The FaulknerBrowns-led design team has revised its masterplan for the Bishopsgate Goodsyard scheme in east London to include more housing
Following pressure from the GLA, the joint venture backers of the 4.2ha Shoreditch scheme – Hammerson and Ballymore – have upped the number of homes from 450 to 500 and ’significantly increased the size of the proposed public park’.
The reworked plan is itself a radical redesign of a much taller scheme, which was scrapped last year, featuring a cluster of six towers ranging in height up to 46 storeys and including a pair of residential skyscrapers designed by PLP.
Revealed in November 2018, FaulknerBrowns’ (stage 1) proposals provided just 250 homes, the scheme having been shunk from the PLP plans with the tallest element trimmed to 29 storeys.
The latest (stage 2) designs have been drawn up with BuckleyGrayYeoman, Eric Parry Architects, Spacehub and Chris Dyson Architects and were made public at the weekend.
The joint venture said that it had now managed to hit the 500 homes target despite claiming in January that demands for more than 450 homes in the scheme would result in increased tower heights or a reduction in workspace,
According to Hammerson and Ballymore, the move followed the widespread public consultation ’and constructive conversations with the Greater London Authority, Hackney Council, and Tower Hamlets Council’ At least 35 per cent of the homes have been earmarked as affordable units.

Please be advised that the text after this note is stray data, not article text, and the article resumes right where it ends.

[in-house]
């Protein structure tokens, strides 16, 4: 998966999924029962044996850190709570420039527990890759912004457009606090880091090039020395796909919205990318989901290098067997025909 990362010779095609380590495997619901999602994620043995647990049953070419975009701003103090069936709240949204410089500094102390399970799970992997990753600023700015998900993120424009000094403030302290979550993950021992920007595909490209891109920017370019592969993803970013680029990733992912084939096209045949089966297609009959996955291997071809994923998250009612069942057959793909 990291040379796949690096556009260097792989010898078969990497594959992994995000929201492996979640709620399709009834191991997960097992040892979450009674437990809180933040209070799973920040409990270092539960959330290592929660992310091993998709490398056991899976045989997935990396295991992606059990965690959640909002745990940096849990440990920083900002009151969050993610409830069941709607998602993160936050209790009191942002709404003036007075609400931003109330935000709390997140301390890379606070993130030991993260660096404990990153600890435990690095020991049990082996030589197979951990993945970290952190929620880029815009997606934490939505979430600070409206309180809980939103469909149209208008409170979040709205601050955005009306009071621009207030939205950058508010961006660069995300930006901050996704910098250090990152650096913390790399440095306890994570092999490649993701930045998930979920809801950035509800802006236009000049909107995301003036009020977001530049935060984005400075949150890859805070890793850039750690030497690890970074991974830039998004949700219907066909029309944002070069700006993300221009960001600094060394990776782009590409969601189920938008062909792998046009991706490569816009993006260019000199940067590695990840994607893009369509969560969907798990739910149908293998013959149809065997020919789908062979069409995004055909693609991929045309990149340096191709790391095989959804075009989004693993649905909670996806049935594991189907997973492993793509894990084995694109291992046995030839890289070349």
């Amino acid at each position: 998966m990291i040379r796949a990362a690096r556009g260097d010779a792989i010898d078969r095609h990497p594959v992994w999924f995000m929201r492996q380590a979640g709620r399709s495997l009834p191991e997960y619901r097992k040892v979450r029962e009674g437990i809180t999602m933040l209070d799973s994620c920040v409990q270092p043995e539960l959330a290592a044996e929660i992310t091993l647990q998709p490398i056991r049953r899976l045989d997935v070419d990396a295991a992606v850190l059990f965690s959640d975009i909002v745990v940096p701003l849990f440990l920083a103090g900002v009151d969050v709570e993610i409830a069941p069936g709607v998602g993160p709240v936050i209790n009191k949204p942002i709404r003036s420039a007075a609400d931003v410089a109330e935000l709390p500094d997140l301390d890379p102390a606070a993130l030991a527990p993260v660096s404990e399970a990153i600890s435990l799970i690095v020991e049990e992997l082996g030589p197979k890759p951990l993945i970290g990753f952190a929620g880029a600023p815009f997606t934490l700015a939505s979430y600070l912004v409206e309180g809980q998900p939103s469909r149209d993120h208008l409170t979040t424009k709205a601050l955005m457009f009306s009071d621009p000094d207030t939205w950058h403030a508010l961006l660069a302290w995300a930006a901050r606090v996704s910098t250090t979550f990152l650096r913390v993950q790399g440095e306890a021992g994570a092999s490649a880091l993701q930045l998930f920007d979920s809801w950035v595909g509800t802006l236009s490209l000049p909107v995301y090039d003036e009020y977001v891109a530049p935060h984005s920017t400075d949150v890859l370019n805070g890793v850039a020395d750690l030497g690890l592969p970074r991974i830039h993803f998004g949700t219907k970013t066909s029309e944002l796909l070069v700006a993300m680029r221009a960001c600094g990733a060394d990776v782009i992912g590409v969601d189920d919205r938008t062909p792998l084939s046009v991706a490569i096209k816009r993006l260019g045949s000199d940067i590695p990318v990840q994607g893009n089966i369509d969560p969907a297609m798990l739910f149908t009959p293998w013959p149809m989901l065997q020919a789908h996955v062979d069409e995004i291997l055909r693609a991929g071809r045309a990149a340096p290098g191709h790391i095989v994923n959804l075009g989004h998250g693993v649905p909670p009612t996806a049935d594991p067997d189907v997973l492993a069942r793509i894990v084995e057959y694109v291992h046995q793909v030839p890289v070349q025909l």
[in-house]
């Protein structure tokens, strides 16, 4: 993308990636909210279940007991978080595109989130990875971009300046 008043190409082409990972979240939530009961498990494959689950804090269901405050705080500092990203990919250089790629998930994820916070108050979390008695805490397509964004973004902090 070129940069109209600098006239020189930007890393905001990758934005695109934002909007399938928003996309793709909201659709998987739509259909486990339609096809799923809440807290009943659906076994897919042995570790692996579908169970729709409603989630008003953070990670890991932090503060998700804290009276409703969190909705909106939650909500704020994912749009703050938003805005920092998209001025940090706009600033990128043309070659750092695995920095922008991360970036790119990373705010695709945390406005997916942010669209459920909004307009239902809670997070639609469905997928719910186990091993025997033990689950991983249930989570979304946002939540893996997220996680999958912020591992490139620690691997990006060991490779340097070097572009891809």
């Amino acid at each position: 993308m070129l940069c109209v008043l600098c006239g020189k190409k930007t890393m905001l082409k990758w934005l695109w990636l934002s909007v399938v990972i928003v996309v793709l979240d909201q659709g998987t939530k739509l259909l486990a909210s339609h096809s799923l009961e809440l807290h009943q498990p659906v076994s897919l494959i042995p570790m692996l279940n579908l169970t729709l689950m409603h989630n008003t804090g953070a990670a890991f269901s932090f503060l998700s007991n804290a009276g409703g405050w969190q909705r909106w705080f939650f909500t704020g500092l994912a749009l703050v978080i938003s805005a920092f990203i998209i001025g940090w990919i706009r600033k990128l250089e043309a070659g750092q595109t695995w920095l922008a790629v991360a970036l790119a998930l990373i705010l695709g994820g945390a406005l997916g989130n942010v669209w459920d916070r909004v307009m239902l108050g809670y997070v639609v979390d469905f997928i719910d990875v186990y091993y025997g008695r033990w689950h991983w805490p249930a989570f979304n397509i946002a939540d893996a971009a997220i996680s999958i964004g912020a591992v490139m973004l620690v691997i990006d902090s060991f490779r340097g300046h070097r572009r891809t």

The all-new proposals also see the removal of a building from the eastern end of the elevated park to create a larger continuous green space and increase the total public realm to over 1.25ha at park level.
Bishopsgate Goodsyard - stage 1, November 2018 (pictured left) stage 2, latest design (pictured right)
John Mulryan, group managing director, Ballymore, admitted the Bishopsgate Goodsyard site came with ’a great deal of challenges’.
He said: ’Thanks to a combination of over five different railway lines and tunnels passing through this site, as well as many heritage assets and structures to be brought back into use, there are a number of site constraints in play.
‘The site offers significant development potential that is also capable of being sensitive to the townscape. As we move into the next stage of our consultation on the revised proposals, we hope it is evident that we have reflected on feedback received to date, and that our revised proposal delivers for London’s growth with sensitivity for the area and its community.’
The developers are planning on submitting a planning application to the GLA in late Spring, following a second public consultation on the updated proposals.
Bishopsgate Goodsyard design team
- FaulknerBrown Architects (masterplanners and architects for several buildings across the scheme)
- BuckleyGrayYeoman (commercial)
- Eric Parry Architects (commercial tower)
- Spacehub (public realm)
- Chris Dyson Architects (residential, heritage and public realm)
Eric Parry Architects’ revised scheme for plot 2: a low-carbon development and the proposed office space whch seeks to achieve a BREEAM ‘Excellent’ rating as a minimum.